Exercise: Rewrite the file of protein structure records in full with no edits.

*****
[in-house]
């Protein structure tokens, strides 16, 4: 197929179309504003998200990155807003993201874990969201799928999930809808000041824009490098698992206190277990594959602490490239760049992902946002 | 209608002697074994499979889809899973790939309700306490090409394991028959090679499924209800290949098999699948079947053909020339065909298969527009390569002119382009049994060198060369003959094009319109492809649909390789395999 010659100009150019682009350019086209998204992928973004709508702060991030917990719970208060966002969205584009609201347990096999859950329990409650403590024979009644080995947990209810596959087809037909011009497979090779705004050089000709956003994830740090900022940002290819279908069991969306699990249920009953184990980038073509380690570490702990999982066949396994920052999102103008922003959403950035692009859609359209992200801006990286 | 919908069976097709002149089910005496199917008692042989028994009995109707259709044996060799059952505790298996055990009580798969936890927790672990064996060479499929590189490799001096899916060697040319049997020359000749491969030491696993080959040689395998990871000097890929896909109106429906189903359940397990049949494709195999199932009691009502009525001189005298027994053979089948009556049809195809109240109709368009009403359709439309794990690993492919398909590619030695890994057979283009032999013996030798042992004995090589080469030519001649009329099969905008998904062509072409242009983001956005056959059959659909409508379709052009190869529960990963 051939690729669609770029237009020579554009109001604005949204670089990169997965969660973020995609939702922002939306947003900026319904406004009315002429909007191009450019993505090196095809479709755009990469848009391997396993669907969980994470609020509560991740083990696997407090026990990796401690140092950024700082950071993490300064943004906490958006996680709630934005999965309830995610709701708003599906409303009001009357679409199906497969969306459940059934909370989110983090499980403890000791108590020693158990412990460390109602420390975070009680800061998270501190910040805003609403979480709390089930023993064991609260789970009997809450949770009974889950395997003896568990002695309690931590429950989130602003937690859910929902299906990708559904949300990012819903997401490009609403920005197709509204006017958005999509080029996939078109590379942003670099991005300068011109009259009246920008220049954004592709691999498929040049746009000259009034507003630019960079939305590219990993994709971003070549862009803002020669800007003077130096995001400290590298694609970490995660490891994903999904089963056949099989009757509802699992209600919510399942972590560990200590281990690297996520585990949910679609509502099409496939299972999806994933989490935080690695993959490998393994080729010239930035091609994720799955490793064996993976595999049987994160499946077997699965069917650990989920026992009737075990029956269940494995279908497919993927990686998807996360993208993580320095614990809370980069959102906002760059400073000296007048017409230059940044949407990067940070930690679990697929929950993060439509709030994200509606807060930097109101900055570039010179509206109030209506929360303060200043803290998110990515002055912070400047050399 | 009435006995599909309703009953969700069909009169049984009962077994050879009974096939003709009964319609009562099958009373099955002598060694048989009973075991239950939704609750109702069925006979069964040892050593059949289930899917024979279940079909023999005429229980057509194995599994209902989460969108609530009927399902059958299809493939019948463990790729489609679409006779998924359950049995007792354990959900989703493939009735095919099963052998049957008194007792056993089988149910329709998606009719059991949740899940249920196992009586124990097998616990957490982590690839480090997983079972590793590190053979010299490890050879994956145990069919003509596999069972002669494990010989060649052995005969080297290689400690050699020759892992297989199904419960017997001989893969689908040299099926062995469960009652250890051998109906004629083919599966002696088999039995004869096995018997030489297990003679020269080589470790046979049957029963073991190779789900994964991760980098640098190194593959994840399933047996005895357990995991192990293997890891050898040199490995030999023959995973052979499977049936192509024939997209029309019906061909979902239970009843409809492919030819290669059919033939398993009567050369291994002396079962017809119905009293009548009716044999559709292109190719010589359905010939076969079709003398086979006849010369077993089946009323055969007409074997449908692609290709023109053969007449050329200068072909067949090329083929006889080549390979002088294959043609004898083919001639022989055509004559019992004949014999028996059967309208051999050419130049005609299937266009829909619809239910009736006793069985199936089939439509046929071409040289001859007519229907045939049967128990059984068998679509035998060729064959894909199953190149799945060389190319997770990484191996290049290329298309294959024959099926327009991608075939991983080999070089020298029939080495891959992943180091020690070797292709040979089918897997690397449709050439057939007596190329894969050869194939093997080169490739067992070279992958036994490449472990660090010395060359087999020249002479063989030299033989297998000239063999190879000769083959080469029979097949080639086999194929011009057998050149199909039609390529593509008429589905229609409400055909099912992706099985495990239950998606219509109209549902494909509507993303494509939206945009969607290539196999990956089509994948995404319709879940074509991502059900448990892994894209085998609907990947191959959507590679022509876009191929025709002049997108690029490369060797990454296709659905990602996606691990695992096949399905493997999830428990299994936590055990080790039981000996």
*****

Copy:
[in-house]
């Protein structure tokens, strides 16, 4: 197929179309504003998200990155807003993201874990969201799928999930809808000041824009490098698992206190277990594959602490490239760049992902946002 | 209608002697074994499979889809899973790939309700306490090409394991028959090679499924209800290949098999699948079947053909020339065909298969527009390569002119382009049994060198060369003959094009319109492809649909390789395999 010659100009150019682009350019086209998204992928973004709508702060991030917990719970208060966002969205584009609201347990096999859950329990409650403590024979009644080995947990209810596959087809037909011009497979090779705004050089000709956003994830740090900022940002290819279908069991969306699990249920009953184990980038073509380690570490702990999982066949396994920052999102103008922003959403950035692009859609359209992200801006990286 | 919908069976097709002149089910005496199917008692042989028994009995109707259709044996060799059952505790298996055990009580798969936890927790672990064996060479499929590189490799001096899916060697040319049997020359000749491969030491696993080959040689395998990871000097890929896909109106429906189903359940397990049949494709195999199932009691009502009525001189005298027994053979089948009556049809195809109240109709368009009403359709439309794990690993492919398909590619030695890994057979283009032999013996030798042992004995090589080469030519001649009329099969905008998904062509072409242009983001956005056959059959659909409508379709052009190869529960990963 051939690729669609770029237009020579554009109001604005949204670089990169997965969660973020995609939702922002939306947003900026319904406004009315002429909007191009450019993505090196095809479709755009990469848009391997396993669907969980994470609020509560991740083990696997407090026990990796401690140092950024700082950071993490300064943004906490958006996680709630934005999965309830995610709701708003599906409303009001009357679409199906497969969306459940059934909370989110983090499980403890000791108590020693158990412990460390109602420390975070009680800061998270501190910040805003609403979480709390089930023993064991609260789970009997809450949770009974889950395997003896568990002695309690931590429950989130602003937690859910929902299906990708559904949300990012819903997401490009609403920005197709509204006017958005999509080029996939078109590379942003670099991005300068011109009259009246920008220049954004592709691999498929040049746009000259009034507003630019960079939305590219990993994709971003070549862009803002020669800007003077130096995001400290590298694609970490995660490891994903999904089963056949099989009757509802699992209600919510399942972590560990200590281990690297996520585990949910679609509502099409496939299972999806994933989490935080690695993959490998393994080729010239930035091609994720799955490793064996993976595999049987994160499946077997699965069917650990989920026992009737075990029956269940494995279908497919993927990686998807996360993208993580320095614990809370980069959102906002760059400073000296007048017409230059940044949407990067940070930690679990697929929950993060439509709030994200509606807060930097109101900055570039010179509206109030209506929360303060200043803290998110990515002055912070400047050399 | 009435006995599909309703009953969700069909009169049984009962077994050879009974096939003709009964319609009562099958009373099955002598060694048989009973075991239950939704609750109702069925006979069964040892050593059949289930899917024979279940079909023999005429229980057509194995599994209902989460969108609530009927399902059958299809493939019948463990790729489609679409006779998924359950049995007792354990959900989703493939009735095919099963052998049957008194007792056993089988149910329709998606009719059991949740899940249920196992009586124990097998616990957490982590690839480090997983079972590793590190053979010299490890050879994956145990069919003509596999069972002669494990010989060649052995005969080297290689400690050699020759892992297989199904419960017997001989893969689908040299099926062995469960009652250890051998109906004629083919599966002696088999039995004869096995018997030489297990003679020269080589470790046979049957029963073991190779789900994964991760980098640098190194593959994840399933047996005895357990995991192990293997890891050898040199490995030999023959995973052979499977049936192509024939997209029309019906061909979902239970009843409809492919030819290669059919033939398993009567050369291994002396079962017809119905009293009548009716044999559709292109190719010589359905010939076969079709003398086979006849010369077993089946009323055969007409074997449908692609290709023109053969007449050329200068072909067949090329083929006889080549390979002088294959043609004898083919001639022989055509004559019992004949014999028996059967309208051999050419130049005609299937266009829909619809239910009736006793069985199936089939439509046929071409040289001859007519229907045939049967128990059984068998679509035998060729064959894909199953190149799945060389190319997770990484191996290049290329298309294959024959099926327009991608075939991983080999070089020298029939080495891959992943180091020690070797292709040979089918897997690397449709050439057939007596190329894969050869194939093997080169490739067992070279992958036994490449472990660090010395060359087999020249002479063989030299033989297998000239063999190879000769083959080469029979097949080639086999194929011009057998050149199909039609390529593509008429589905229609409400055909099912992706099985495990239950998606219509109209549902494909509507993303494509939206945009969607290539196999990956089509994948995404319709879940074509991502059900448990892994894209085998609907990947191959959507590679022509876009191929025709002049997108690029490369060797990454296709659905990602996606691990695992096949399905493997999830428990299994936590055990080790039981000996």